By Lauren Weber | KHN
ST. LOUIS — Christina Green hoped cataract surgery would clear up her cloudy vision, which had worsened after she took a drug to fight her breast cancer.
But the former English professor said her 2019 surgery with Ophthalmology Consultants didn’t get her to 20/20 vision or fix her astigmatism — despite a $3,000 out-of-pocket charge for the astigmatism surgical upgrade. Green, 69, said she ended up feeling more like a dollar sign to the practice than a patient.
“You’re a cow among a herd as you just move from this station to this station to this station,” she said.
Ophthalmology Consultants is part of EyeCare Partners, one of the largest private equity-backed U.S. eye care groups. It is headquartered in St. Louis and counts some 300 ophthalmologists and 700 optometrists in its networks across 19 states. The group declined to comment.
Switzerland-based Partners Group bought EyeCare Partners in 2019 for $2.2 billion. Another eye care giant, Texas-based Retina Consultants of America, was formed in 2020 with a $350 million investment from Massachusetts-based Webster Equity Partners, a private equity firm, and now it says on its website it has 190 physicians across 18 states. Other private equity groups are building regional footprints with practices such as Midwest Vision Partners and EyeSouth Partners. Acquisitions have escalated so much that private equity firms now are routinely selling practices to one another.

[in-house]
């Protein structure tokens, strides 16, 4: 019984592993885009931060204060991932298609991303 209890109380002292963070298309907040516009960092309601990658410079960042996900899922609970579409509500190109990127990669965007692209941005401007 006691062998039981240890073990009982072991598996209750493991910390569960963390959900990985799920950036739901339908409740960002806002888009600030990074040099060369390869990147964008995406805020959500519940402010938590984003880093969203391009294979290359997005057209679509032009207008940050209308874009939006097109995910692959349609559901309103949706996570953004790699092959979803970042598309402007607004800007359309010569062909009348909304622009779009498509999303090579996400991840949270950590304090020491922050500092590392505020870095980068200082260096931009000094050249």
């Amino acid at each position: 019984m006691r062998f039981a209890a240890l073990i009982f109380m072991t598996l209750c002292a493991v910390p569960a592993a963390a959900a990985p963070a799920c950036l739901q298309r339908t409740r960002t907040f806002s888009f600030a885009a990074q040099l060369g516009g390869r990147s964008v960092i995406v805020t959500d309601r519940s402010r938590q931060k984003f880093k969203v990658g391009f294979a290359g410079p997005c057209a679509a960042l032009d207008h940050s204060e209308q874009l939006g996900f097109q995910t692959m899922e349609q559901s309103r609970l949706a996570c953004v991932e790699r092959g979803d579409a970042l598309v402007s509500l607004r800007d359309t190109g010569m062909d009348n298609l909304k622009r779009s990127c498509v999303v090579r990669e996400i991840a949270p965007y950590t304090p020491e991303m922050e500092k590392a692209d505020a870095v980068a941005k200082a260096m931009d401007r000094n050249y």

“Avoid these pitfalls if you’re selling your physician practice. Selling a physician practice carries special challenges in view of the heavy regulations of the health care industry, and it’s critical that it is structured correctly. Such that it does not trigger violations of state and federal healthcare laws for the seller, including, but, not limited to, the Federal Anti-kickback Statutes and Stark law.”
Shruti Gurudanti, Rose Law Group partner and director of corporate transactions